I called the person who covered me at prep and asked where the batteries were, the shark fin and spider grips? They said “none of that stuff was in the bay when I got there so I figured you didn’t need it.” Though I had said multiple times on the phone and in email it was an all handheld show and to make sure there was a solid handheld build. Luckily the ez-rig had been in the bay when they got there so we still had that.
While the bizarre filters did make it to set, they only came in 4x5 and there were no step-down trays for the 6x6 matte box so when we went to use the studio zoom even adding NDs was an arts and crafts project. When I texted to ask if there was a set of 6x6 filters I just didn’t see (as things had been packed in a way I found confusing and inefficient, how it had been brought to the prep bay by the prep tech) they said “they weren’t on the order and none came with the zoom so they figured you didn’t need them with that lens.” Needless to say, there were countless other “little things” wrong with the order. We were able to muddle through our weekend job but it made me look bad, and more importantly, slowed us down- making the DP and our whole department look bad.
Ultimately, I knew that I had no one to blame but myself. It was my job, and my prep and I should have been there. The experience really hammered home the importance of physically being there myself or, if that was impossible, finding someone who understood the importance of “prepping the job” (getting and testing all the gear for what the actual shoot situation and shots needed) and not merely “prepping the bay” (prepping only the equipment that showed up in the bay the day of prep no questions asked).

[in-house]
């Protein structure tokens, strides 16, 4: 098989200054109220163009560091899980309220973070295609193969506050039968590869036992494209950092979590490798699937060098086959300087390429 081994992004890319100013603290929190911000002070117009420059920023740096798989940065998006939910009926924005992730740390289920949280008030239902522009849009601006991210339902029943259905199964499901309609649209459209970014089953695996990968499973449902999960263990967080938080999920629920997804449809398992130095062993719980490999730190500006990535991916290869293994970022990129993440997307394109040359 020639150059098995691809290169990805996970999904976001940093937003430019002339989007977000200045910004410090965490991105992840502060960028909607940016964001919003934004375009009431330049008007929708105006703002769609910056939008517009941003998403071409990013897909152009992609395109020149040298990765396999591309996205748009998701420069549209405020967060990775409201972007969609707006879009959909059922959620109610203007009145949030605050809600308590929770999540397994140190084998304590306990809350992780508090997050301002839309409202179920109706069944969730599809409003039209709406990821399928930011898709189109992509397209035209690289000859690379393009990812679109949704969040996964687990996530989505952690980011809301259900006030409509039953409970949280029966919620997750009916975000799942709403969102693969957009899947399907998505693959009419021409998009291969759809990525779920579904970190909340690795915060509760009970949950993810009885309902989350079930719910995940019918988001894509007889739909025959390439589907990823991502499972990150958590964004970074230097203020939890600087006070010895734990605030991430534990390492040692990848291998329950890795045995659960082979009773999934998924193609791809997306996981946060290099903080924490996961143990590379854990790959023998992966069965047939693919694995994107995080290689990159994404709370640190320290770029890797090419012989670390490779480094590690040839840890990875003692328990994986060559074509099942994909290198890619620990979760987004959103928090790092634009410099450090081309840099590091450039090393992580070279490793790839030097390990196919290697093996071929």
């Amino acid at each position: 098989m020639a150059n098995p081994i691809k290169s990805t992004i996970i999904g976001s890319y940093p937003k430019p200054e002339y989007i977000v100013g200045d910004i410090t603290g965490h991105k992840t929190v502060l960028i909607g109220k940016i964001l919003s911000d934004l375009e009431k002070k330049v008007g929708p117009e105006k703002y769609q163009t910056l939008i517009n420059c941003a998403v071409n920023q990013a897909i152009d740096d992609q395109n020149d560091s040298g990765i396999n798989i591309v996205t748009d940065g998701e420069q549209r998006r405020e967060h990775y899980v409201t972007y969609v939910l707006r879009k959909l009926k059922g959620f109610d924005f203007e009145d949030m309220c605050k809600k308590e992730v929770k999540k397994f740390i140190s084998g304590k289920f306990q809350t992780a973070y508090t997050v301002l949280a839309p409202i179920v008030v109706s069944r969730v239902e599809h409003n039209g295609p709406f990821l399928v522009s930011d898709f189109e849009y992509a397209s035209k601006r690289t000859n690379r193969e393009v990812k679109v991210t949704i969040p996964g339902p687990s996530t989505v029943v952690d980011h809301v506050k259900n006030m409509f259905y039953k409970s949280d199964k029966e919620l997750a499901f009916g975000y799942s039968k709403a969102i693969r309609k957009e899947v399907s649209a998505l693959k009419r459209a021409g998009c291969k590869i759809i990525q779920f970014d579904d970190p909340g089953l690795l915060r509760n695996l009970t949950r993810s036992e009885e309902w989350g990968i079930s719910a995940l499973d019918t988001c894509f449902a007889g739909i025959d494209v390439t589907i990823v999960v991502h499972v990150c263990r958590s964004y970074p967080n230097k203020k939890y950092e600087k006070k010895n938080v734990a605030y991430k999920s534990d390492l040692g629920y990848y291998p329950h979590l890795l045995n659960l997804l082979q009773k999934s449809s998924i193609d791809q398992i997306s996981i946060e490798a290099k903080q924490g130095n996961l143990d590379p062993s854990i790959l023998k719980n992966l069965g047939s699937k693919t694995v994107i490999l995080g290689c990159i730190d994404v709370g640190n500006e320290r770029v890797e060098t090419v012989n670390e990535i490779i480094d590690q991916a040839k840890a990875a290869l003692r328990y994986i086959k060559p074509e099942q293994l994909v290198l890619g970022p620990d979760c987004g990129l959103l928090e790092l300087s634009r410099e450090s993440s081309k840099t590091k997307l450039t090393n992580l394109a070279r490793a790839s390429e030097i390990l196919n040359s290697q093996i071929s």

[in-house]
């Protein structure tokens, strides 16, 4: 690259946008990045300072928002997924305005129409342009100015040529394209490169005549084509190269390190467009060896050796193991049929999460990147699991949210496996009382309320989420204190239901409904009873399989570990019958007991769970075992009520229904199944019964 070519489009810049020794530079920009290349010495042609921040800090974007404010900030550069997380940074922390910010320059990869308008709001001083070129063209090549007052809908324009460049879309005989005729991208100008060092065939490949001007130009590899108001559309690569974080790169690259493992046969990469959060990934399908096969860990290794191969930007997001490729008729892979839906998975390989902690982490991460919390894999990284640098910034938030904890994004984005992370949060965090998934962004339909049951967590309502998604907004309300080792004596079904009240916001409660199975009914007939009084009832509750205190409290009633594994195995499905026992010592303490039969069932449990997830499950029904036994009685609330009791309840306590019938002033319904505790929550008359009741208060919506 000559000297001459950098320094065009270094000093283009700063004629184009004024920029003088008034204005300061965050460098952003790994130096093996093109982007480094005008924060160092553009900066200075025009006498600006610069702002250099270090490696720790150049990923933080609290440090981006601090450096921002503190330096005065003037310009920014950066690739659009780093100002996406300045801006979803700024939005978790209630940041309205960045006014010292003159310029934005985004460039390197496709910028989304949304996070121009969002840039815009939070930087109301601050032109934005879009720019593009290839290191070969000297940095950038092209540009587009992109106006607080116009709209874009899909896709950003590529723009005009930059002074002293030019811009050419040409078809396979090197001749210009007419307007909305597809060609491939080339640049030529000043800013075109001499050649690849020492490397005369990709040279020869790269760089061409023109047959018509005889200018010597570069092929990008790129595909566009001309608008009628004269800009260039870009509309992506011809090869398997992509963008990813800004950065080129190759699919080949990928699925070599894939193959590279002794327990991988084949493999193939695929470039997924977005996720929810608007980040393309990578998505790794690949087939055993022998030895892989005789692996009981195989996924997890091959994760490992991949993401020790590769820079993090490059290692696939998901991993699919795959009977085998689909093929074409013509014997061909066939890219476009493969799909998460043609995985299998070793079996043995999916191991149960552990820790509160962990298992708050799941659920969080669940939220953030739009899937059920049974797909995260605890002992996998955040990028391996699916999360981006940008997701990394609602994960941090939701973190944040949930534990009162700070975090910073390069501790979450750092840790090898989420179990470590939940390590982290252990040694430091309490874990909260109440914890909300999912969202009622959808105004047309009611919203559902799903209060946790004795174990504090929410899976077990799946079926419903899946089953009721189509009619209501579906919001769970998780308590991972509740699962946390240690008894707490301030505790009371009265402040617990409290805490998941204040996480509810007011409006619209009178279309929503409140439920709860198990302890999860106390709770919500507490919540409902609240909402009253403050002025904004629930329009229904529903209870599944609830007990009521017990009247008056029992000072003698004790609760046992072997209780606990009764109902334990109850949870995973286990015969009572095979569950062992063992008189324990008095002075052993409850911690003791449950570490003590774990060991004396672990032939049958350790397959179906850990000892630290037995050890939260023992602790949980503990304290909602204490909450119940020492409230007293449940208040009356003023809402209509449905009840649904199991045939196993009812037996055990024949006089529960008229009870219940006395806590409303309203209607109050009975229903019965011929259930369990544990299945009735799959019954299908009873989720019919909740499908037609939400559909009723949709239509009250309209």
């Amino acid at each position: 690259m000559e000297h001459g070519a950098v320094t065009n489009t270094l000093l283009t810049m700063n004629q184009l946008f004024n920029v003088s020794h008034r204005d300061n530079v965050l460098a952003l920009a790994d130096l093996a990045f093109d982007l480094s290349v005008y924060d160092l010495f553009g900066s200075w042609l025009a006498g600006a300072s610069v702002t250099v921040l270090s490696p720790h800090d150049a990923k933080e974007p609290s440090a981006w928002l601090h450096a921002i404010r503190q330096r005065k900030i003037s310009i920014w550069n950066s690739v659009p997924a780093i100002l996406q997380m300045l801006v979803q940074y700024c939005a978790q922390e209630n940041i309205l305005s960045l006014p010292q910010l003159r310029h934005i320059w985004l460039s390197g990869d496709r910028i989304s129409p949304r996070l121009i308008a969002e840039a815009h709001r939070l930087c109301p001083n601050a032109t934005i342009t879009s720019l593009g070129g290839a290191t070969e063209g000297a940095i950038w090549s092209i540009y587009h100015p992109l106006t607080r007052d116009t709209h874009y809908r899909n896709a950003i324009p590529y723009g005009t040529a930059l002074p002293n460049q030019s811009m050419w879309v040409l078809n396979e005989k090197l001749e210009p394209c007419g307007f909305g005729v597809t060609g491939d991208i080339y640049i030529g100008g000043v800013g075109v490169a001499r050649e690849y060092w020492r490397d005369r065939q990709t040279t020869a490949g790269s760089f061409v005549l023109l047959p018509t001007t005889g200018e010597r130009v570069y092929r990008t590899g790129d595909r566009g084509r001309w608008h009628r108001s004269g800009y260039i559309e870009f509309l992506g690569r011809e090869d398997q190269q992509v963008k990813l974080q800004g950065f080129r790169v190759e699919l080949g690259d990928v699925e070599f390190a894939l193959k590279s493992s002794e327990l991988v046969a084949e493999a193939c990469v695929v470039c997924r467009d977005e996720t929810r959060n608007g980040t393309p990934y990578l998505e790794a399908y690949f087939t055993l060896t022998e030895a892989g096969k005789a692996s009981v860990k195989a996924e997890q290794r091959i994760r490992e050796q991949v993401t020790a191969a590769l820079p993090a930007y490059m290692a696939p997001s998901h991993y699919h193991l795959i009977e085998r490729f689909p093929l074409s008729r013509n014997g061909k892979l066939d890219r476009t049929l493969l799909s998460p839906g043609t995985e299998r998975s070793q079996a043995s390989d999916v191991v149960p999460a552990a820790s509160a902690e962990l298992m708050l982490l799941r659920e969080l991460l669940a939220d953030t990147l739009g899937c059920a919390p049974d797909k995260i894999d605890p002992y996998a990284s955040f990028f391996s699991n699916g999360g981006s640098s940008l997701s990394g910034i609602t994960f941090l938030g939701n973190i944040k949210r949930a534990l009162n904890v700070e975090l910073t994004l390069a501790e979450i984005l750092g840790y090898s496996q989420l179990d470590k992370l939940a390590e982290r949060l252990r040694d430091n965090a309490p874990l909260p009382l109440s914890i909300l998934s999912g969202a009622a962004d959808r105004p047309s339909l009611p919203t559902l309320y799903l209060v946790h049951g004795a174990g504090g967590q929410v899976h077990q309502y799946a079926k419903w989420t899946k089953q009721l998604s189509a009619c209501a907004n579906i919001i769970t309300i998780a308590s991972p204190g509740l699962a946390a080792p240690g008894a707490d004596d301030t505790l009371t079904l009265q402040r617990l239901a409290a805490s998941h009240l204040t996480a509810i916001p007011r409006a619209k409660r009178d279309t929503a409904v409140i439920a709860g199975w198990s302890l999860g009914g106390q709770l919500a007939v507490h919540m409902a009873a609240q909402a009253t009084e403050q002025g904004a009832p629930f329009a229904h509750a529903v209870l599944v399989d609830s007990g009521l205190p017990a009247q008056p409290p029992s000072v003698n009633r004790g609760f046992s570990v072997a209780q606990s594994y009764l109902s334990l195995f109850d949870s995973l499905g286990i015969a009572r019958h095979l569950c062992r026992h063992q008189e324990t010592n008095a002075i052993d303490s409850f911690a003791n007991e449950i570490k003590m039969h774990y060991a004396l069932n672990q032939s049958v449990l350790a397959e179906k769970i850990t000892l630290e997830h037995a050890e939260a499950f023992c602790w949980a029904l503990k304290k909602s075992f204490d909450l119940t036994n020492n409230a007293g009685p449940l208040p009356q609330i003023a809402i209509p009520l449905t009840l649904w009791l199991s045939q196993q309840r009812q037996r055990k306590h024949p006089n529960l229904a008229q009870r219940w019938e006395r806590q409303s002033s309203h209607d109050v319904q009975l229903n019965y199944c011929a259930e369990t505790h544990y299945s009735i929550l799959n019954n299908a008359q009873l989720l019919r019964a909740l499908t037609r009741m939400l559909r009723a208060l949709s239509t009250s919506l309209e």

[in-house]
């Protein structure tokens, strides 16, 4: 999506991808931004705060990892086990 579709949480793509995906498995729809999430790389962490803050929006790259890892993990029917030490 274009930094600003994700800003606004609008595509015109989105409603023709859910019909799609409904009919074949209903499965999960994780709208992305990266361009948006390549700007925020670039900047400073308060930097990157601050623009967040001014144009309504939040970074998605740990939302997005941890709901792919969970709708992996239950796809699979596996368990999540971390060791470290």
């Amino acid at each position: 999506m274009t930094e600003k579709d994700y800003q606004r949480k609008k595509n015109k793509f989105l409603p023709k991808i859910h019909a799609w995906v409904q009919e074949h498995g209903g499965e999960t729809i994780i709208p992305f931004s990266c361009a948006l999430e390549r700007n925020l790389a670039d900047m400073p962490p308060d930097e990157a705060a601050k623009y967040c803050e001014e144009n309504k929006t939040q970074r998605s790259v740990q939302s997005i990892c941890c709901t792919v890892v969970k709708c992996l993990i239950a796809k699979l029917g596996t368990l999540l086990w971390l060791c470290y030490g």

Of course, this concept isn’t just for when you are prepping a job for someone else, or having someone cover you. It also serves as a good mantra for your own jobs, especially the difficult ones where the people who you’re supposed to be supporting aren’t very forthcoming with information. We’ve all had that job where they’re scouting the same day you’re prepping, so no one has any answers for you all day but they definitely need to know when you’ll be ready for the truck to get there. In those situations, it can be easy to just save everyone the money and yourself some time, and take the base package that lands in the bay. However, you might be able to save yourself from looking the fool, and possibly the DPs ass, if you exercise this mantra and add a few things that give you more flexibility for whatever the job might throw at you.
Often explaining to production how little information you have, and the various situations you’re trying to be prepared for, that you are, in fact, trying to prep for a job of unknowns, can soften the blow of the overages on the quoted package.
I’ve been called a hoarder by some of my 2nds. That’s ordinarily at the prep day during season 1 of the first longer run project they do with me. Usually by prep of season 2 I’m the one talking them down from taking 3 cases of “just in case” gear. I’ll often build a camera that on the surface is not ideal for any one configuration and they question it. The first time we have to go from handheld on a prime to a full studio zoom on tripod in the time it takes a cam to slate they realize I prepped for speed between configurations. So my build might not be the best studio build or the best handheld build, but the job needs us to be able to go from the handheld shot the DP thought he wanted while we were rehearsing to the studio zoom shot the director “thought we were doing” without the ADs noticing we were completely rebuilding the camera or stopping the roll because everyone's on thin ice this episode because we’re massively over budget.
Knowing what the job is, what the job needs, and prepping for it is what will bring you back season after season.